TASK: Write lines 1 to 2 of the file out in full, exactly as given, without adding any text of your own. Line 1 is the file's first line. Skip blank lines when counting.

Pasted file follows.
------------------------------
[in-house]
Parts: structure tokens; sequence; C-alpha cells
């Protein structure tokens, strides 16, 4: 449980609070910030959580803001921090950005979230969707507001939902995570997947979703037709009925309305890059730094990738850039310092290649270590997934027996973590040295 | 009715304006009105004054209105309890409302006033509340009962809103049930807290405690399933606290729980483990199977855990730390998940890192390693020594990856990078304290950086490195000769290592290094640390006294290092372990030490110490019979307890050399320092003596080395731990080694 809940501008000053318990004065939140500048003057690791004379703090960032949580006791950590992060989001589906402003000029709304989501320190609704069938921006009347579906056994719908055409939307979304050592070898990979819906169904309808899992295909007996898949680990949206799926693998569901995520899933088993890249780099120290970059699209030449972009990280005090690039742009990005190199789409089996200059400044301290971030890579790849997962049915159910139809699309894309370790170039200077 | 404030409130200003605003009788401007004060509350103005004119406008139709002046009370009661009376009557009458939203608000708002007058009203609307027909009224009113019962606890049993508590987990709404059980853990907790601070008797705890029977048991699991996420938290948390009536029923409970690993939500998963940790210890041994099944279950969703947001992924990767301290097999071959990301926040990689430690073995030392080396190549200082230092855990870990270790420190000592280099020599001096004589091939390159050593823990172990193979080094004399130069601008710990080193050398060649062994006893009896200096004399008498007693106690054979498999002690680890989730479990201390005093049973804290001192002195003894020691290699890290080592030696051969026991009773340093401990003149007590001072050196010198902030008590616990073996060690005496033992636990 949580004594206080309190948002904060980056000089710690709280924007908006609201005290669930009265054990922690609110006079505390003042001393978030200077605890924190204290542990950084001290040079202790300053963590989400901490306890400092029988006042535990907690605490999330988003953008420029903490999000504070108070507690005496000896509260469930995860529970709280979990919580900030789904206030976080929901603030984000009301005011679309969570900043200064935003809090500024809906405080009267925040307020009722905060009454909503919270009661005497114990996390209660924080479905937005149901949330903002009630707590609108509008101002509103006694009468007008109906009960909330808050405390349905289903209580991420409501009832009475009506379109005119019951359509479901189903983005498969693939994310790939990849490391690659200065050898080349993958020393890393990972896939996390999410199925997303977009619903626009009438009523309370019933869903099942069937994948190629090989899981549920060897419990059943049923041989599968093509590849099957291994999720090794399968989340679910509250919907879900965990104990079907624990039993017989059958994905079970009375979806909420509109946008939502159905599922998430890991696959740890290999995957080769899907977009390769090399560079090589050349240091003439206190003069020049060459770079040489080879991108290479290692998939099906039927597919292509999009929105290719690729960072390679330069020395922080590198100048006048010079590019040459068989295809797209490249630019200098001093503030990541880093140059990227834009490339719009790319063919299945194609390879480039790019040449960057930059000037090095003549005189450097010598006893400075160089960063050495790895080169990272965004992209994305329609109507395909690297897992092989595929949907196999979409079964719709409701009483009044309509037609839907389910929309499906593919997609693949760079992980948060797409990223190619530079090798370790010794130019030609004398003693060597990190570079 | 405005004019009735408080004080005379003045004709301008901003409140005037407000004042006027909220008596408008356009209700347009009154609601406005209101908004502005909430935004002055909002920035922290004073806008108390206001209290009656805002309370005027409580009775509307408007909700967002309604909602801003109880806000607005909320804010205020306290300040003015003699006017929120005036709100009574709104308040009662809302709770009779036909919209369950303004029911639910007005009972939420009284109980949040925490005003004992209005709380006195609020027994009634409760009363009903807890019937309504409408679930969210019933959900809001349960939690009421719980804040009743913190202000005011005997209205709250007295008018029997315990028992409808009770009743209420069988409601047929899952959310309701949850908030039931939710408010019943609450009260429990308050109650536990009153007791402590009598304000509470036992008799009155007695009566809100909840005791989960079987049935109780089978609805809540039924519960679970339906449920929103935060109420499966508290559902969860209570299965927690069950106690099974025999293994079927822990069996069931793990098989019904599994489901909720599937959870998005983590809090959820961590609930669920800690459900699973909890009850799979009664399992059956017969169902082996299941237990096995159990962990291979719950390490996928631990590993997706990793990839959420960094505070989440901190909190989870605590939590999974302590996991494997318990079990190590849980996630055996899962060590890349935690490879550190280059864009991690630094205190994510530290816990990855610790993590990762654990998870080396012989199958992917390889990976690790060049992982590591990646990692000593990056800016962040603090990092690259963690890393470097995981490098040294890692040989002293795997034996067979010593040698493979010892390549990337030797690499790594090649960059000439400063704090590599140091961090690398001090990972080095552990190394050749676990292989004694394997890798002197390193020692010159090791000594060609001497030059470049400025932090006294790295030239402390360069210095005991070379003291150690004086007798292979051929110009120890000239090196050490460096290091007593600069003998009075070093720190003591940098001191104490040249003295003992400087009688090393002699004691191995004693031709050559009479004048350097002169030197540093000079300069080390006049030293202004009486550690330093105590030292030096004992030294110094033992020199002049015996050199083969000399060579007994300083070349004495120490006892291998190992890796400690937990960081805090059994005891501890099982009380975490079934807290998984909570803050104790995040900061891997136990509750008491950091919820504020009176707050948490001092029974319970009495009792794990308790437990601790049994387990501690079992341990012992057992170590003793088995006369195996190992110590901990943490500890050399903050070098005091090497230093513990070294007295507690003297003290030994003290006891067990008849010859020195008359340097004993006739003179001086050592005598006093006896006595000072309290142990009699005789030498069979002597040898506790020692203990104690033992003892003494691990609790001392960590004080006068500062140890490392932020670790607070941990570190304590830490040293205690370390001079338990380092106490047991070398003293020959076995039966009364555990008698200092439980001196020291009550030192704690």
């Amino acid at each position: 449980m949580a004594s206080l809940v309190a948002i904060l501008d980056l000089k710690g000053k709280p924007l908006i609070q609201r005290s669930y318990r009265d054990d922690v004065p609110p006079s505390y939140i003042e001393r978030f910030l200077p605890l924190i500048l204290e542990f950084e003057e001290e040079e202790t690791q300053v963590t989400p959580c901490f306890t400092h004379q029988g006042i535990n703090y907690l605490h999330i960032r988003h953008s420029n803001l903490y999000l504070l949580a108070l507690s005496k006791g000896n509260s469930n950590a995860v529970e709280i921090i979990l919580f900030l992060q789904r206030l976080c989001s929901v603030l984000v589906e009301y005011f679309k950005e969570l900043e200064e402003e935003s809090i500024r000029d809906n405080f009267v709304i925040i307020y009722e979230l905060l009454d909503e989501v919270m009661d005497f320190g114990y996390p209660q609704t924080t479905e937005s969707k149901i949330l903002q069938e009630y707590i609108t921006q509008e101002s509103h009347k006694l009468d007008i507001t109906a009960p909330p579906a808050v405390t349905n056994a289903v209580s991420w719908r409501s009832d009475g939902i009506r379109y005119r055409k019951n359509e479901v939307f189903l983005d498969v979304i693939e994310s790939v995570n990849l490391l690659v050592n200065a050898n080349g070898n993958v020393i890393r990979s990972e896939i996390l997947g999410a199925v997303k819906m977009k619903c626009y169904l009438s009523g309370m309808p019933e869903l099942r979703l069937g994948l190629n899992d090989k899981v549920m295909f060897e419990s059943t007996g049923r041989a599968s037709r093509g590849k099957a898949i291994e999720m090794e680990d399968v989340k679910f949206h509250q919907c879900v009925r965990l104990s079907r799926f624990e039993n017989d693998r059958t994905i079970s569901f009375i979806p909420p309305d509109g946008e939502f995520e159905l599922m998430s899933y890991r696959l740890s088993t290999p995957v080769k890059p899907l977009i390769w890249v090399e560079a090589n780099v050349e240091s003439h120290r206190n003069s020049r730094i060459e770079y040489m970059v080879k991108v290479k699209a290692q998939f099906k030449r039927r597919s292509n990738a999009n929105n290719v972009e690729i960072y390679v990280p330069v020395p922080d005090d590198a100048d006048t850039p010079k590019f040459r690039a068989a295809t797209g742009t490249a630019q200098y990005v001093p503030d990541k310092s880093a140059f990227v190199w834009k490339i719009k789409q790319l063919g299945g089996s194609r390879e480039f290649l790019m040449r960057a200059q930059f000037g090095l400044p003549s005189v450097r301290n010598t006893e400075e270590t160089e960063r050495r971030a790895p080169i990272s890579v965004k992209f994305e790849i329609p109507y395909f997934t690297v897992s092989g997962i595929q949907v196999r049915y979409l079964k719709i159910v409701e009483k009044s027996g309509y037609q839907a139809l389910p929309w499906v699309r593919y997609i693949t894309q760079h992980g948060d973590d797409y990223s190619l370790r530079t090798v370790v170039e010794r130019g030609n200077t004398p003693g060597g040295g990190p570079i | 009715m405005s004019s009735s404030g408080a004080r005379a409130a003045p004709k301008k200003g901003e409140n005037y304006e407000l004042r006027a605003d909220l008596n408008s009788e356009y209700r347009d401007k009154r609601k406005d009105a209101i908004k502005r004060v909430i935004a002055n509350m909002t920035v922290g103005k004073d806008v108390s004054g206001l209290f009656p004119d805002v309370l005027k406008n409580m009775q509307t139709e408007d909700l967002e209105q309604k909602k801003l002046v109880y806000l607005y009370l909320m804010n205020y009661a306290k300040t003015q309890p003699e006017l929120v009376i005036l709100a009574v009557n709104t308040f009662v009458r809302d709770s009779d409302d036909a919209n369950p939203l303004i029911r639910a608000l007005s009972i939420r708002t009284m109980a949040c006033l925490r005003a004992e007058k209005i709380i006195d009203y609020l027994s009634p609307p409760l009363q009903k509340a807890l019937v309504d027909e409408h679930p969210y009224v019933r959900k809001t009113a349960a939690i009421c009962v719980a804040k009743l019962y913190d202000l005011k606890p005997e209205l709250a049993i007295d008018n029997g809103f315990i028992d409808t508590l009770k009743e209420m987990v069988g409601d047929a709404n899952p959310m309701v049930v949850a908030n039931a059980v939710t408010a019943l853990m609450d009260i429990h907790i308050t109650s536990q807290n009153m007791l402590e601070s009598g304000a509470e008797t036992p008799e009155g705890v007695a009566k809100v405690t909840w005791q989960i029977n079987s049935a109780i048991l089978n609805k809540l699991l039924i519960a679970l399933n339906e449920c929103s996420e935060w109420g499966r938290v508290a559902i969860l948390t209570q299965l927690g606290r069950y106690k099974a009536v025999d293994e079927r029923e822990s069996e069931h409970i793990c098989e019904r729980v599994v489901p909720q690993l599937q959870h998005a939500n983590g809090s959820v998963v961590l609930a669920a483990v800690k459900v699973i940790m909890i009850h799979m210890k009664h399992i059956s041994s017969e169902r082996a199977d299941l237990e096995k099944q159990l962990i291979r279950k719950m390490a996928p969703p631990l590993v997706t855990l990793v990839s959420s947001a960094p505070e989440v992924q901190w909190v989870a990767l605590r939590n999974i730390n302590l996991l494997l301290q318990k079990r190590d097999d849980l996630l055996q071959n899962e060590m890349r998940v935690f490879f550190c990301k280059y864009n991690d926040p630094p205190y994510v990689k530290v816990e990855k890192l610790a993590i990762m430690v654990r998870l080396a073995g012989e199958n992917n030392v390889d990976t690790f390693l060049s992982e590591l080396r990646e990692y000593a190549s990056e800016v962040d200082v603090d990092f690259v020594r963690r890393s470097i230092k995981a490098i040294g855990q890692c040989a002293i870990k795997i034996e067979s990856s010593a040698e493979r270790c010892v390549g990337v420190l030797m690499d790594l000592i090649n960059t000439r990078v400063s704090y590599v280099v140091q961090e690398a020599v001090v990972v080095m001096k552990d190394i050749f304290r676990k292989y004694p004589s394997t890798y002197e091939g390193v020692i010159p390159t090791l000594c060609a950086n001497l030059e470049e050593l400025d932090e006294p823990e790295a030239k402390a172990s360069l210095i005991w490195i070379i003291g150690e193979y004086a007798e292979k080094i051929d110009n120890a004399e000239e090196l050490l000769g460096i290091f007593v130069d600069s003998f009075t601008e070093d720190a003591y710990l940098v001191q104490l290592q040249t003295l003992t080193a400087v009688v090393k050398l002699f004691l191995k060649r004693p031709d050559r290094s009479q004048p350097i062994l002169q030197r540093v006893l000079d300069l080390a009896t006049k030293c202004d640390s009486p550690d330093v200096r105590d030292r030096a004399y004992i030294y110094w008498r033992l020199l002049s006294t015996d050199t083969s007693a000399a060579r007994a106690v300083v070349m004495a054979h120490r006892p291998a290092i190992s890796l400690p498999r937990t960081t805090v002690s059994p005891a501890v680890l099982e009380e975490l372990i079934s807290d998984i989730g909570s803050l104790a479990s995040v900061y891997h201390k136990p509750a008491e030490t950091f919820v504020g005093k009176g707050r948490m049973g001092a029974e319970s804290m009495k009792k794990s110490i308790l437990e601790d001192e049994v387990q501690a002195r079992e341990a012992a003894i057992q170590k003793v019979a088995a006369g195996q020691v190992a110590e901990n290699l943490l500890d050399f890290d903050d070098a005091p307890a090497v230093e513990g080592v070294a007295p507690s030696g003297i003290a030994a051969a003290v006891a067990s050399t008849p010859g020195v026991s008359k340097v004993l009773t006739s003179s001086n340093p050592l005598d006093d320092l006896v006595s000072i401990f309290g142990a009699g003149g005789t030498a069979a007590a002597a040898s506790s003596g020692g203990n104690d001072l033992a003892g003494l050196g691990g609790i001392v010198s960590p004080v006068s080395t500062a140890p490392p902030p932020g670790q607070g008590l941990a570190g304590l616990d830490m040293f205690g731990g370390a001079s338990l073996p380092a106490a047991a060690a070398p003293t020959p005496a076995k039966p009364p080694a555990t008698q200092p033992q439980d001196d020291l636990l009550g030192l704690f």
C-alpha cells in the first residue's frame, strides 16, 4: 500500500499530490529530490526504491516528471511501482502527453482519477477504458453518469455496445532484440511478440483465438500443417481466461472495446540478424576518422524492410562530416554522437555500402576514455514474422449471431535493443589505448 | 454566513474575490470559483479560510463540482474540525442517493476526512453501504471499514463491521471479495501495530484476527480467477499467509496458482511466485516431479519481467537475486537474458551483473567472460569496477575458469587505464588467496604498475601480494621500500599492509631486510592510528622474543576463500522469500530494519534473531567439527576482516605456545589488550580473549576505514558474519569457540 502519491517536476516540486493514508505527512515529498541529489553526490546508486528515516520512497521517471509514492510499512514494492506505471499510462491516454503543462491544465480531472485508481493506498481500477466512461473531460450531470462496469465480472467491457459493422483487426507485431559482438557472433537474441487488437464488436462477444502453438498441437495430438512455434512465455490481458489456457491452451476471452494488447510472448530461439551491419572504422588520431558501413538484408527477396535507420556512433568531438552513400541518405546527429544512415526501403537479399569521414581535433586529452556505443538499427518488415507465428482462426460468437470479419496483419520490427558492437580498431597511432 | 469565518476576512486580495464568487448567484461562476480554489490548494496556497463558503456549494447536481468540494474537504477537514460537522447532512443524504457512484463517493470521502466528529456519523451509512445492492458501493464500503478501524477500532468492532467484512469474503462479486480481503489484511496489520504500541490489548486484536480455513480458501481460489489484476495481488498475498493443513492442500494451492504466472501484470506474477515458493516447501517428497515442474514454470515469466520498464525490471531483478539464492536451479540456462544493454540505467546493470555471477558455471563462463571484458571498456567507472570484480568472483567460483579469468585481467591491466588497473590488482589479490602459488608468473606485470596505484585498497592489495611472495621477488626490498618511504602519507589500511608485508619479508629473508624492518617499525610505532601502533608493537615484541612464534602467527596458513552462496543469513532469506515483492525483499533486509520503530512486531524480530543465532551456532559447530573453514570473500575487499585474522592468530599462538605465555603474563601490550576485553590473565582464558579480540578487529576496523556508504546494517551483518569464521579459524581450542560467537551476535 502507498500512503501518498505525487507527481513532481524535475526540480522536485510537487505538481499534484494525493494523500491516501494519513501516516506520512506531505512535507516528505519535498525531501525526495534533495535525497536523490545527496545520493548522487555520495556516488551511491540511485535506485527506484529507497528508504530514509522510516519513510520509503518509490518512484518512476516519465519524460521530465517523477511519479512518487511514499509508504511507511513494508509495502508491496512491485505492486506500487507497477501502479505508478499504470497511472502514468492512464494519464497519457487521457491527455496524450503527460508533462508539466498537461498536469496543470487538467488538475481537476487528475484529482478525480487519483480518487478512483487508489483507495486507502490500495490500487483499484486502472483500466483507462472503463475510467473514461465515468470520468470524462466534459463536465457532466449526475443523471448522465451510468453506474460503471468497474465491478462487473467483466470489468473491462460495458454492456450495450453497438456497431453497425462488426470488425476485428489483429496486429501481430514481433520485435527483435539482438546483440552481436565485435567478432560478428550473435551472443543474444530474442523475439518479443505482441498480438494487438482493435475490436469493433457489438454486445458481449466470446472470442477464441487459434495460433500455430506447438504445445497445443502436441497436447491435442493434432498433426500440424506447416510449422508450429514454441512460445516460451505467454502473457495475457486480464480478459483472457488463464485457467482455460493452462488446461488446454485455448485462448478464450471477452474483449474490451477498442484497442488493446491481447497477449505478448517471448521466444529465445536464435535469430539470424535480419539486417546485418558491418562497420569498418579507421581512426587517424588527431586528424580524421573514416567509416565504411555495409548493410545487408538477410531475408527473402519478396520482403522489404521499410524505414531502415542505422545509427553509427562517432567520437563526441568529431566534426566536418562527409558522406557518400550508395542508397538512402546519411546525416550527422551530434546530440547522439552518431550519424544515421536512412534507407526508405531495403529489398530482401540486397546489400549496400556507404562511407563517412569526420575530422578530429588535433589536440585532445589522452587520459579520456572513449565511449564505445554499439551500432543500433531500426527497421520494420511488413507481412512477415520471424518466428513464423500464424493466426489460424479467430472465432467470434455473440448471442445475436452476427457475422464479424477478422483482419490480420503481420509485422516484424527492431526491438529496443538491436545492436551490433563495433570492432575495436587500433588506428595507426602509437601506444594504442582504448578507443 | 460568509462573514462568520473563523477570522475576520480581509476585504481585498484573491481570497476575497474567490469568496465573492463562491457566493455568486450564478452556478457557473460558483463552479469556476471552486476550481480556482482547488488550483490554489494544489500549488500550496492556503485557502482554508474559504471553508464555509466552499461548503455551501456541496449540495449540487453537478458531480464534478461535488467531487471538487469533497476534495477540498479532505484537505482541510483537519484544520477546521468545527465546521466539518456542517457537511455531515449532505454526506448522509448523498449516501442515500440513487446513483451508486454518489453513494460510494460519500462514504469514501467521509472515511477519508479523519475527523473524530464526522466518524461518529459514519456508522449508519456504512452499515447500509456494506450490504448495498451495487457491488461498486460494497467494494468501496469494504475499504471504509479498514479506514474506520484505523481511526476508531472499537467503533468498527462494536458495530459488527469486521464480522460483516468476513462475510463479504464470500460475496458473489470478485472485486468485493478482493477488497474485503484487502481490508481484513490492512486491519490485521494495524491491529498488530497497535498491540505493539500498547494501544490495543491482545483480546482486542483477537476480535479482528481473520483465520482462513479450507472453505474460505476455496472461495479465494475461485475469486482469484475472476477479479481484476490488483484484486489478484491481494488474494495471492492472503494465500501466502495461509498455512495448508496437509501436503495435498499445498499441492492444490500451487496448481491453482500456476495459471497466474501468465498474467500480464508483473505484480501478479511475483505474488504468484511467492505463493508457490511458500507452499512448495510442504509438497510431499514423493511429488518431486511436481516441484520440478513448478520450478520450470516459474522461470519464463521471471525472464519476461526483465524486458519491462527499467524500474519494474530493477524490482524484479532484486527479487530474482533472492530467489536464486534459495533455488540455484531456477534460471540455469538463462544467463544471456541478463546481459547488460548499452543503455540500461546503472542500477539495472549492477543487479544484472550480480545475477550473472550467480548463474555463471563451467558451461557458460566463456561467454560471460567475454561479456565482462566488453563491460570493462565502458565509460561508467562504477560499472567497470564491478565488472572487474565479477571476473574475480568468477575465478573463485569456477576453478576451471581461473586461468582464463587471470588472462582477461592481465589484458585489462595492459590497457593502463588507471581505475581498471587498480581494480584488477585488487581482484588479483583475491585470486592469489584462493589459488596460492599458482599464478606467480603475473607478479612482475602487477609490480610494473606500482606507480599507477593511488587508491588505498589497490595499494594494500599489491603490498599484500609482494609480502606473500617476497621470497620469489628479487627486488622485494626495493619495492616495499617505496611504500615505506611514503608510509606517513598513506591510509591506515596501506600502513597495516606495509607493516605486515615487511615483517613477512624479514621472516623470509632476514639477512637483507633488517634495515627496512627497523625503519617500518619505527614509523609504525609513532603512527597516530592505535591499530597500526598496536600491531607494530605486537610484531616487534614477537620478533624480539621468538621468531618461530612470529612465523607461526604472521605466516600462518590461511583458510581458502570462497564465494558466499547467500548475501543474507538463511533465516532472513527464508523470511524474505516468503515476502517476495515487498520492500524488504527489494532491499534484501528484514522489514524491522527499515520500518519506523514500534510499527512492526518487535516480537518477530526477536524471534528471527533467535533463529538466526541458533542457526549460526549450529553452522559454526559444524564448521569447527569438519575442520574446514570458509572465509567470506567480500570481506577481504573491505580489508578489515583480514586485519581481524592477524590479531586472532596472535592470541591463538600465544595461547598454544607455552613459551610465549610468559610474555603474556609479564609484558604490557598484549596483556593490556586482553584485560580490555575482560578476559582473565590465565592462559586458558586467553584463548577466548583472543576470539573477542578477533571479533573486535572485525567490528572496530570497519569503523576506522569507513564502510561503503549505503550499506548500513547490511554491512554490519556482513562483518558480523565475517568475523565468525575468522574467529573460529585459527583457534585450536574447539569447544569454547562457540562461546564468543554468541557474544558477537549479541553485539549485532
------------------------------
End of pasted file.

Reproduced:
[in-house]
Parts: structure tokens; sequence; C-alpha cells